By Leta A. Seletzky
I wouldn’t be here if it weren’t for Ebola. When I mentioned this to my mom, she laughed. I laughed, too. It’s a dramatic statement, but that doesn’t make it untrue.
Ensconced in my vacation home near Lake Tahoe in summer 2014, I followed the news reports about a Liberian man who arrived by air at Lagos, Nigeria’s Murtala Muhammed International Airport and collapsed. He was surrounded by people, some of whom tried to render aid. Shortly thereafter, the man died of the Ebola virus, but not before infecting other people in Lagos—he was Nigeria’s index case. The virus, which had previously gained a foothold in other parts of West Africa, went on to claim over 7,000 lives in the region by the year’s end. My children and I were Lagos residents, but we were fortunate to be “stranded” in our vacation home during the crisis.
Have you ever watched a calamity unfold with such grim assurance of the worst possible outcome that you drew perilously close to siding against hope? It’s not the same thing as explicitly wishing for the worst to happen. Rather, it’s believing that to have hope is foolish—and maybe even counterproductive.
Last summer, I was beginning to feel that hope in Nigeria was counterproductive. I had moved to Lagos, the country’s economic capitol, in April 2013 with my husband and our two young sons. My husband was working for an oil company. I was raising our boys, playing tennis, and planning vacations as my framed law degree sat in a cardboard box in our townhome’s attic. We had a driver, a gardener, a stewardess (the local term for a nanny or housekeeper; in our case, she was both), and a steward (the male version of a stewardess; in our case, he came to our house twice a week to chop vegetables).
I had arrived in the country with great hopes for a meaningful and joyous experience. Having spent the previous two years in southwestern Kazakhstan, with its somber apartment blocs and merciless winters, lush Nigeria looked like paradise for the first couple of months of living there. Strangers on the street in Nigeria actually smiled and spoke to me instead of shooting me a surly stare. The standard greeting is a hearty “You are welcome!” Fat ripe fruits hung from the branches of trees I couldn’t identify alongside teeming urban streets. The first time I saw a Traveler’s Palm, I imagined Adam and Eve walking amidst its luxuriant, fan-like fronds.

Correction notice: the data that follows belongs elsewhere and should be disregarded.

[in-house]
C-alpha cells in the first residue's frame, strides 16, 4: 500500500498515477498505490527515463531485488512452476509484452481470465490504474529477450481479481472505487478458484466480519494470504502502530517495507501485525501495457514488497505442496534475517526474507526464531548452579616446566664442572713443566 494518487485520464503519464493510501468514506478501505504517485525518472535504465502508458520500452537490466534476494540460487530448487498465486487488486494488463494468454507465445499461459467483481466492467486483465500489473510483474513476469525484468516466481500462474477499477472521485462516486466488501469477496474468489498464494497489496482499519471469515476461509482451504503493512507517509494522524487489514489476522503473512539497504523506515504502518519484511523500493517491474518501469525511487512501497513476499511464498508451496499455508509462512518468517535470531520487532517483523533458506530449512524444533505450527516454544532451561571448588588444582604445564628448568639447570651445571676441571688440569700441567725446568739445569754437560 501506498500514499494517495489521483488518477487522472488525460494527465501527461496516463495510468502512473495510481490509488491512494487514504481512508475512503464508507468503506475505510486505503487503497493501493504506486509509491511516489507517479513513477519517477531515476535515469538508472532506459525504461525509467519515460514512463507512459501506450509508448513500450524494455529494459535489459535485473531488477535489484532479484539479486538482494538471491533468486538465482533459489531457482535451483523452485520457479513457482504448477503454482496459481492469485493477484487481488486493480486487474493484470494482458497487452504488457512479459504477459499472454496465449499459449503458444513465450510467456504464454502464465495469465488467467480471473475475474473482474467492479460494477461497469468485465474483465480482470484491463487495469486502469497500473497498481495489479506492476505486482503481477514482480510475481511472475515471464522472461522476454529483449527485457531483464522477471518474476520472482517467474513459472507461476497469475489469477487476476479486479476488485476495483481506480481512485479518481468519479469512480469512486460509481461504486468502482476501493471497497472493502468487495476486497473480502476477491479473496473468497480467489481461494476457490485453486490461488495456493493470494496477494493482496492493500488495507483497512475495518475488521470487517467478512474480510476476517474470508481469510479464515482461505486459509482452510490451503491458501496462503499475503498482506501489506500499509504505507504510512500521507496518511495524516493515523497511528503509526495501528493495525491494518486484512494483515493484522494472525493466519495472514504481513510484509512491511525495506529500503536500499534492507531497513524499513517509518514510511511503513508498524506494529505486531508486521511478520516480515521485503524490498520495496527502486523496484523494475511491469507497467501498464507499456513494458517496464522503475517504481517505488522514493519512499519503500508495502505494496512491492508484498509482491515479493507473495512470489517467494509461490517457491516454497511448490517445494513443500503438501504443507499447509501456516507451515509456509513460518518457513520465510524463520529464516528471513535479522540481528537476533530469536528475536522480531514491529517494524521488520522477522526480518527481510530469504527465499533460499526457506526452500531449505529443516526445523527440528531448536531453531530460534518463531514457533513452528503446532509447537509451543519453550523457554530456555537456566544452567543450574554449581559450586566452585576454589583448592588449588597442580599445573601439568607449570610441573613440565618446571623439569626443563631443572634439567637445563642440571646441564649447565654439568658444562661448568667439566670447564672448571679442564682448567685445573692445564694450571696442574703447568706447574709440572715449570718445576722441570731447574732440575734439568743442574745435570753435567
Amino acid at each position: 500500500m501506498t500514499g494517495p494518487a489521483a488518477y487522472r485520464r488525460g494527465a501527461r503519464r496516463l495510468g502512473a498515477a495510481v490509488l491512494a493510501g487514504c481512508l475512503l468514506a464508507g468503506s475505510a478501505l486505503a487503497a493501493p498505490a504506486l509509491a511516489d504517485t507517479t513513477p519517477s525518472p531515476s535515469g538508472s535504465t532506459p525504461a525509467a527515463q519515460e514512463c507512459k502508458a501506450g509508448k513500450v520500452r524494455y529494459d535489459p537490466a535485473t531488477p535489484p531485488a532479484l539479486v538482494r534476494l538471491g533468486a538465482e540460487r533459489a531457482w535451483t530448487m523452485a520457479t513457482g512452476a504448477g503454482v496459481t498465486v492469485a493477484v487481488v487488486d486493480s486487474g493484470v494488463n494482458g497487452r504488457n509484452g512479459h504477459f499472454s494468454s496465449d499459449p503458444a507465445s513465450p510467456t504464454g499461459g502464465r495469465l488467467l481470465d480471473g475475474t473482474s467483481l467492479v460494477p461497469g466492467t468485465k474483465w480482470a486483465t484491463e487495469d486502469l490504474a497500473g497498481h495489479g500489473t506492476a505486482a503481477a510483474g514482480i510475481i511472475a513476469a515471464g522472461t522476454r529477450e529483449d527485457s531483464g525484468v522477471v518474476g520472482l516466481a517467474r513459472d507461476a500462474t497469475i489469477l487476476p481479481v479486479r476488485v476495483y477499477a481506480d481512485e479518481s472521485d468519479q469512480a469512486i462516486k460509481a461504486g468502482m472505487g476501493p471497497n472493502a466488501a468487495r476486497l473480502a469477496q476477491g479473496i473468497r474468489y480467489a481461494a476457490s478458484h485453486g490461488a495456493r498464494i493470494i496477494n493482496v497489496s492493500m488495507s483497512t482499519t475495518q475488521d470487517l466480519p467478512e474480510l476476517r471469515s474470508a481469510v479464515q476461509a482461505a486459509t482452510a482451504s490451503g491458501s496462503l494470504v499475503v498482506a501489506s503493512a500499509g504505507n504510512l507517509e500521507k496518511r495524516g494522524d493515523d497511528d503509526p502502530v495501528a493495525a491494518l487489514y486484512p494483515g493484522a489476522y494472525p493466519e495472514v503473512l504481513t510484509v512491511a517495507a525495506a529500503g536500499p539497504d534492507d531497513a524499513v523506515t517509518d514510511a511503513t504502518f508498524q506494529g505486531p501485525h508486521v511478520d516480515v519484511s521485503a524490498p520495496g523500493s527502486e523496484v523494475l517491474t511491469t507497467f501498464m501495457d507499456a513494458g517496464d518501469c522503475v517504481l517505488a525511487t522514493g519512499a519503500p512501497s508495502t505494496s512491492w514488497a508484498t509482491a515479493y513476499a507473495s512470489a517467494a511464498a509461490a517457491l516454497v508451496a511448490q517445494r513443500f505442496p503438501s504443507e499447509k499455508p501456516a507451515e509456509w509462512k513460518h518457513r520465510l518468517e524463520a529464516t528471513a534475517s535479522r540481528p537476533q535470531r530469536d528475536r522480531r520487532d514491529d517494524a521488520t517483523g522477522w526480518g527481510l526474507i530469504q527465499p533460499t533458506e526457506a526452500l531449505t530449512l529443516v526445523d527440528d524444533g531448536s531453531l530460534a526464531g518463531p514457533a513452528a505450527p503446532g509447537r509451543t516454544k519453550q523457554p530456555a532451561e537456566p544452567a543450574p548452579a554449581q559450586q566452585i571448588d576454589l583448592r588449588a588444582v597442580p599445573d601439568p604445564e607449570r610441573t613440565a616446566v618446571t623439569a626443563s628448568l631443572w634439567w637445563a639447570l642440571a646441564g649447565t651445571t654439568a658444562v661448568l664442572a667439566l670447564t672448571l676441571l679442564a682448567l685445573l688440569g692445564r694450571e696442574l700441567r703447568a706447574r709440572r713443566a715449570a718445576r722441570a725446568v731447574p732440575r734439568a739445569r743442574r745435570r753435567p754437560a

I knew I was in a honeymoon period, and I didn’t care. As if enraptured by a thrilling new boyfriend, I paid little mind to dissonant peeks at another reality: armed transport to and from the airport, security walls festooned with generous swirls of razor wire, and the bitter daily anti-malarial pills that many people (including my four-year-old son) complained caused nightmares as a side-effect.
During one of my first trips to the grocery store with my husband and children, I saw a man beating another man with a long cane by the side of the highway next to a parked bus crammed with passengers. I was relieved that my boys hadn’t noticed. Later, I mentioned it to my driver.
“Yes, Ma. He probably tried to steal something on the bus,” he explained.
After several months of being asked for bribes by customs officials at the airport, needing a security detail every time I wanted to go out after dark, and wondering whether every mosquito bite harbored a dread disease, the honeymoon was over. As with a not-so new boyfriend, I saw—and in many cases probably exaggerated—the country’s flaws.
By the time the rainy season arrived in late spring 2014, I had given up worrying about whether I appeared to be an Ugly American. I hardly bothered to leave our secured compound at all, except to participate in activities at my children’s school and attend obligatory dinners. In February, I had obtained a power of attorney from my husband, flown to Lake Tahoe (where we had spent the holidays), looked at about a dozen homes, and entered into a contract to purchase one. The first week of June, I joked with my husband that we were leaving for Tahoe the second school was out—even if we had to travel by dirigible to get there.
When I read that the Ebola virus had reached Lagos, a city of over 25 million inhabitants (most of them impoverished), I braced myself for news of unimaginable human suffering in Nigeria. With its corruption, economic inequality, weak infrastructure, and burgeoning terrorism, I didn’t see much cause for hope. After oil, hope seemed to be the country’s most abundant commodity. I wondered if hope weren’t part of the problem—hope without reform and practical actions to address social, economic, and political problems, that is. And I wondered if people like me—privileged and comfortable armchair critics looking in from the outside—weren’t part of the problem as well.
In late 2014, the World Health Organization announced that Nigeria, through its prompt and effective handling of the Ebola crisis, had eradicated the incidence of the virus within its borders. Meanwhile, the US was dealing with its own Ebola crisis. Even as the US Centers for Disease Control seemed to have bungled its Ebola response, Nigeria appeared to put this virulent genie back in its bottle. I had felt strangely safe in my pessimism about Nigeria, but once in a while, it feels good to be wrong.
Leta A. Seletzky is a former litigator who lived in Kazakhstan and Nigeria before settling in Incline Village, Nevada. She can be found on Twitter as @LaSeletzky.